However, it's worth mentioning because a clot in the calves can potentially dislodge and go to the lungs causing pulmonary embolism, which is potentially fatal.
Chronic Exertional Compartment Syndrome
Chronic exertional compartment syndrome is a condition that causes an aching, burning, or cramping pain in the calf or lower leg when exercising. In more severe cases, it may also cause numbness, tingling, decreased pulse, or weakness in the lower leg or foot.
Chronic exertional compartment syndrome is most common in runners or other people who participate in repetitive high-impact sports. The repetitive impact causes enlargement of the muscles when exercising. The calf muscles, and other muscles in the lower leg are divided into compartments by fascia as shown in the picture below
If the fascia in the lower leg is too stiff or if the muscle expand too much during exercise, that can create pressure within one of the compartments of the lower leg. This in turn can compress the compress the nerve in the corresponding compartment, thus causing symptoms.
Some of the common places people experience chronic exertional compartment syndrome include:
- The deep posterior compartment - causes shin splint like symptoms in the shin or deep inside of the calf
- The anterior compartment - causes symptoms on the outside of the shin
- The lateral compartment - causes pain in the outside of the lower leg
It should be noted that the superficial posterior compartment, the one that actually contains the calf muscles, is the least affected compartment in the lower leg. However, deep posterior or lateral compartment syndrome can sometimes be perceived as pain on the inside or outside of the calf.
Keep reading to learn more about pain on the outside of the calf when running.
Why Do My Lower Calves Hurt When Running?
Achilles Tendonitis / Tendinopathy
Achilles tendonitis means "inflammation of the Achilles tendon". The Achilles tendon attaches the calf muscles to the lower leg.
Just as the mythical character Achilles had an area of weakness in the heel where he was supposedly dipped in the River Styx by his mother, the Achilles tendon can be a source of heel pain where it attaches to the calcaneus (heel bone).
However, the upper portion of the Achilles tendon can also make your lower calves hurt when running.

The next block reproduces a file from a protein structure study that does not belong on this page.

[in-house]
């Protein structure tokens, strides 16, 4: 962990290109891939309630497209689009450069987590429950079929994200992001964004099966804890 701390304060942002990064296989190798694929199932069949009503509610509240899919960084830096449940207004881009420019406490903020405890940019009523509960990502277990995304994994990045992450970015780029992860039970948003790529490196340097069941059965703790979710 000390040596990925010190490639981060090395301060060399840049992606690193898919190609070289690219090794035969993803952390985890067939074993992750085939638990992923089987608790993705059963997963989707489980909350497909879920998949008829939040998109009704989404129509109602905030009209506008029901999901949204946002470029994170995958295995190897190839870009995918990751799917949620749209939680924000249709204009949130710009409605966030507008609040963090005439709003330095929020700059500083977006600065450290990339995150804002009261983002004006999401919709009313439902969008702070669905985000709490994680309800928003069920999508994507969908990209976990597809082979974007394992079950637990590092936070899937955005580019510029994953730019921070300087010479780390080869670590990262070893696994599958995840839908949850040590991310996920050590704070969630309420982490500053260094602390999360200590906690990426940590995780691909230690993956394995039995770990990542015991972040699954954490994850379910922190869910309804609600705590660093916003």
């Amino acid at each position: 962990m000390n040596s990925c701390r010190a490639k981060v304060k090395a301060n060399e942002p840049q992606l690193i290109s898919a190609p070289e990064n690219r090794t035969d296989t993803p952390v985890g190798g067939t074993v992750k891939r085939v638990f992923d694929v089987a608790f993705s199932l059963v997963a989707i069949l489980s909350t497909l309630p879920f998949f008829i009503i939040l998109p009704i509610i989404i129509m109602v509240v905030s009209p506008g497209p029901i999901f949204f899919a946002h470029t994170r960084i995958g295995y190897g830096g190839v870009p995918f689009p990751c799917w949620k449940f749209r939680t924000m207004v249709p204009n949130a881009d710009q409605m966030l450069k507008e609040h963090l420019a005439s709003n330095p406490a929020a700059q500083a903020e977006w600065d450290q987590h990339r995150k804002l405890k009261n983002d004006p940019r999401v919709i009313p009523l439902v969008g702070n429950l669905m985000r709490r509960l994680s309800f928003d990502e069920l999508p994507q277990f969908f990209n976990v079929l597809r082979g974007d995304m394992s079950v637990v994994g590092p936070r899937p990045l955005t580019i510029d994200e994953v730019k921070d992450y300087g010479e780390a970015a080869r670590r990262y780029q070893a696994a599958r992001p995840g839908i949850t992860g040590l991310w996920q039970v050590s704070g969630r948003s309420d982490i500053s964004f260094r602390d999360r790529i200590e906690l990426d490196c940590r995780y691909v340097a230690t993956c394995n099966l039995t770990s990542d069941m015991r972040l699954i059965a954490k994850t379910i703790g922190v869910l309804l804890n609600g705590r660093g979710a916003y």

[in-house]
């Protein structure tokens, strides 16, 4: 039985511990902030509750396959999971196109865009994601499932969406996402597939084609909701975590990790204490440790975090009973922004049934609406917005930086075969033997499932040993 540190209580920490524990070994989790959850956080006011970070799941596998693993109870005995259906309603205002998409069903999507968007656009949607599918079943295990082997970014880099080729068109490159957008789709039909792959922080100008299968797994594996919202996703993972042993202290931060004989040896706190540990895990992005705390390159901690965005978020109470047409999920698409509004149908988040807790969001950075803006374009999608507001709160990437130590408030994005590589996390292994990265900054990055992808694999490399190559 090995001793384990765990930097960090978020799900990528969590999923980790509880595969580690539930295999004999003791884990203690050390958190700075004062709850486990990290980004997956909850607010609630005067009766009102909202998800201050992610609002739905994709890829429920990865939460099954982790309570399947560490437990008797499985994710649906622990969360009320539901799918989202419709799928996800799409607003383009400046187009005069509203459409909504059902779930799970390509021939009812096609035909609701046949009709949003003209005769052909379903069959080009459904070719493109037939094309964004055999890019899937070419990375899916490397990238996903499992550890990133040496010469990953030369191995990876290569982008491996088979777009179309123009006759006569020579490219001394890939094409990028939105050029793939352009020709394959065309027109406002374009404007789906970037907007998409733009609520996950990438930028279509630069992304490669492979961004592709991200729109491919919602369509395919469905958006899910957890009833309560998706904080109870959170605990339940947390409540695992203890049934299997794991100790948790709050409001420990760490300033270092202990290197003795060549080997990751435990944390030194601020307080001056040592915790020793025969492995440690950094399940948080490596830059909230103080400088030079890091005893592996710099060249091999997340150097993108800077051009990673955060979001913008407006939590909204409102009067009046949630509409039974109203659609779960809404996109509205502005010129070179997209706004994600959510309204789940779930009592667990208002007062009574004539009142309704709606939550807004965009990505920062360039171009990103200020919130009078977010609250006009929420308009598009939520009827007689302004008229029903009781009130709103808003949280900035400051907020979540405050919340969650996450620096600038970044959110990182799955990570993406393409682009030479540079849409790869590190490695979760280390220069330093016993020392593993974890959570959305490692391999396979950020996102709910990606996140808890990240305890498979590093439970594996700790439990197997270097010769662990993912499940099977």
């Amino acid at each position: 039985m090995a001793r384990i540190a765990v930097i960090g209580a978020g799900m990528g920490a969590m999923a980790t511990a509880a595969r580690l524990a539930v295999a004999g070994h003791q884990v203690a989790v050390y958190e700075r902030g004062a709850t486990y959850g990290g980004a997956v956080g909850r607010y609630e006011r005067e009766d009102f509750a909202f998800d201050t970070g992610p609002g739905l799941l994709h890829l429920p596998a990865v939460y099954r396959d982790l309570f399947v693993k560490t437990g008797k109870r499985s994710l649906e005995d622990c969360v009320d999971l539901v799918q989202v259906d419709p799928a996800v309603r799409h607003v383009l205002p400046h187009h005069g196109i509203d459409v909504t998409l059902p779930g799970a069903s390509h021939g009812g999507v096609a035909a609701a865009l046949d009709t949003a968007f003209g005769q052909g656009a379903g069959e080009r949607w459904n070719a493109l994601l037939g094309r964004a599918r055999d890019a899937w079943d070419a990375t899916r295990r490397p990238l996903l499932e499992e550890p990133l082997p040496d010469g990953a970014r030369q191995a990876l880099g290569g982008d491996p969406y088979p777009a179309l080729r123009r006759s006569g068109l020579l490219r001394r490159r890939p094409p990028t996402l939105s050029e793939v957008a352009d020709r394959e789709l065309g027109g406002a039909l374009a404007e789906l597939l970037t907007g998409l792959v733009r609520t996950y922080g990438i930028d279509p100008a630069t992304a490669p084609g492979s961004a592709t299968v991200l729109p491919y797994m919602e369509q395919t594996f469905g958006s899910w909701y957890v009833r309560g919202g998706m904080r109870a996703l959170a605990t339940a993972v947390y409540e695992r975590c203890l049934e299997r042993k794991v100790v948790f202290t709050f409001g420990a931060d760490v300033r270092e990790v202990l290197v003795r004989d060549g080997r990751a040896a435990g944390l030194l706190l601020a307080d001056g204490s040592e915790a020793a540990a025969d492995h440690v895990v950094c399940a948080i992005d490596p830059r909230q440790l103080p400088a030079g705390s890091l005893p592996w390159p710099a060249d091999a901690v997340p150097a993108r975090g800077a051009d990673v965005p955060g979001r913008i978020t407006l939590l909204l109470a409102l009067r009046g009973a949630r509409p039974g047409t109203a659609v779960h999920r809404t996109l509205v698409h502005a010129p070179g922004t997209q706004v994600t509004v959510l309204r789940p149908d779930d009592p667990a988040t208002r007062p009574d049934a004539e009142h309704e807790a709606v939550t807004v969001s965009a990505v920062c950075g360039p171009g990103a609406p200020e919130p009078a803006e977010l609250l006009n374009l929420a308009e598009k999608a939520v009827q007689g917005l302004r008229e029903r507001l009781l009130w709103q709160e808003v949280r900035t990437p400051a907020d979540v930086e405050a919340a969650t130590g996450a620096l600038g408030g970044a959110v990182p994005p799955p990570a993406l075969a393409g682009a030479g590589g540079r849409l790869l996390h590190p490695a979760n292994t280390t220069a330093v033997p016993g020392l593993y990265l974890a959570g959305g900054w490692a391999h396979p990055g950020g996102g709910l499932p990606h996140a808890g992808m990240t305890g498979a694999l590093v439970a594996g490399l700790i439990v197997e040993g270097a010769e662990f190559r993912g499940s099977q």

Ironically most cases of "Achilles tendonitis" are not "-itises" at all!
Most cases of Achilles tendon pain are actually non-inflammatory.
Achilles tendinopathy, non-inflammatory Achilles tendon pain, is a result of gradual degeneration over time due to poor running mechanics. Left untreated long enough, they can eventually lead to partial or full Achilles tendon tears.
Achilles Tendon Tears
Achilles tendon tears can be partial or full.
A partial tear may just present as a pain, stiffness, and spasm in the lower calf when you run.
However, a full Achilles rupture is often a sharp, sudden pain that may sound like a gunshot going off. The classic version is described as the calf muscle rolling up like a window shade.
Full Achilles tendon ruptures are most common in people age 50 and above. A full Achilles rupture results in an inability to point the toes, and it requires surgery to reattach the tendon.
So if if the lower part of your calf is hurting or you have pain in your Achilles tendon, you want to get it checked out before the problem becomes more serious.
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Your Back Can Make Your Calves Hurt When You Run
Another cause of calf pain actually doesn't come from your calves at all. If you have current back pain a history of back pain, you want to make sure that your calf pain pain isn't being referred from the lower back.
The S1 and S2 nerve roots can refer pain, numbness, or tingling into the back of the calf or outside of the calf.
Click here for more information on how to prevent back pain when running. Other causes of pain on the outside of the calf are described below.
Why Do The Side Of My Calves Hurt When I Run?
There are many possible reasons that the side of your calves hurt when running. However, here are 3 of the most common causes of outer-calf pain, followed by simple solutions to help keep your calves from hurting when running.
Reasons Your Calves May Hurt When You Run
- Pain in tibialis anterior muscle
- Pain in peroneal (fibularis) muscles
- Tibiofibular joint pain
Side Of Calf Pain From The Tibialis Anterior Muscle
When you’re running, you get a lot of ground reaction force that your muscles need to be able to absorb from your heel hitting the ground.
The tibialis anterior is a muscle that runs on the front, outside of your shin and calves.
This muscle helps your body to absorb this pressure from hitting the ground when running.